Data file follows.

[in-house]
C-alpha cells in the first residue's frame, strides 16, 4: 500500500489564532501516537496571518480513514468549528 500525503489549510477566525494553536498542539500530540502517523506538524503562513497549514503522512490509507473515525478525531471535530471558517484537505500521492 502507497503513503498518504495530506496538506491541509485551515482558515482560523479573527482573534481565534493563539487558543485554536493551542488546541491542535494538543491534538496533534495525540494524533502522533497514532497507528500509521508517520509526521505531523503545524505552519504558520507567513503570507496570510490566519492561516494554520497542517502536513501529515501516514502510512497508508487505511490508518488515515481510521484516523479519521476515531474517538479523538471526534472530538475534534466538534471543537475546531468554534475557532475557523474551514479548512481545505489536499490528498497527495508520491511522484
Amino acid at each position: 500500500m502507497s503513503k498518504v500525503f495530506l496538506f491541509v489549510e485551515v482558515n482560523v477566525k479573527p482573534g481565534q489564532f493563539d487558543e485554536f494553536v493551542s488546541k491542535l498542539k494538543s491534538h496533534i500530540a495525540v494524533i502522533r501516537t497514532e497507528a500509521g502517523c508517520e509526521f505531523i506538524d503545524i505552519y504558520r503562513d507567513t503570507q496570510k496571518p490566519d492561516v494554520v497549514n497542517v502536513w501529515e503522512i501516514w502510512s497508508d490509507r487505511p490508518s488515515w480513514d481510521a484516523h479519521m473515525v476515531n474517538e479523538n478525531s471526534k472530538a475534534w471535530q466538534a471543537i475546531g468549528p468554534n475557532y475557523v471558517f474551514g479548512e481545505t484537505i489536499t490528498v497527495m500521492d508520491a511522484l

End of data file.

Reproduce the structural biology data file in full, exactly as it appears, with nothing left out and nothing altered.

[in-house]
C-alpha cells in the first residue's frame, strides 16, 4: 500500500489564532501516537496571518480513514468549528 500525503489549510477566525494553536498542539500530540502517523506538524503562513497549514503522512490509507473515525478525531471535530471558517484537505500521492 502507497503513503498518504495530506496538506491541509485551515482558515482560523479573527482573534481565534493563539487558543485554536493551542488546541491542535494538543491534538496533534495525540494524533502522533497514532497507528500509521508517520509526521505531523503545524505552519504558520507567513503570507496570510490566519492561516494554520497542517502536513501529515501516514502510512497508508487505511490508518488515515481510521484516523479519521476515531474517538479523538471526534472530538475534534466538534471543537475546531468554534475557532475557523474551514479548512481545505489536499490528498497527495508520491511522484
Amino acid at each position: 500500500m502507497s503513503k498518504v500525503f495530506l496538506f491541509v489549510e485551515v482558515n482560523v477566525k479573527p482573534g481565534q489564532f493563539d487558543e485554536f494553536v493551542s488546541k491542535l498542539k494538543s491534538h496533534i500530540a495525540v494524533i502522533r501516537t497514532e497507528a500509521g502517523c508517520e509526521f505531523i506538524d503545524i505552519y504558520r503562513d507567513t503570507q496570510k496571518p490566519d492561516v494554520v497549514n497542517v502536513w501529515e503522512i501516514w502510512s497508508d490509507r487505511p490508518s488515515w480513514d481510521a484516523h479519521m473515525v476515531n474517538e479523538n478525531s471526534k472530538a475534534w471535530q466538534a471543537i475546531g468549528p468554534n475557532y475557523v471558517f474551514g479548512e481545505t484537505i489536499t490528498v497527495m500521492d508520491a511522484l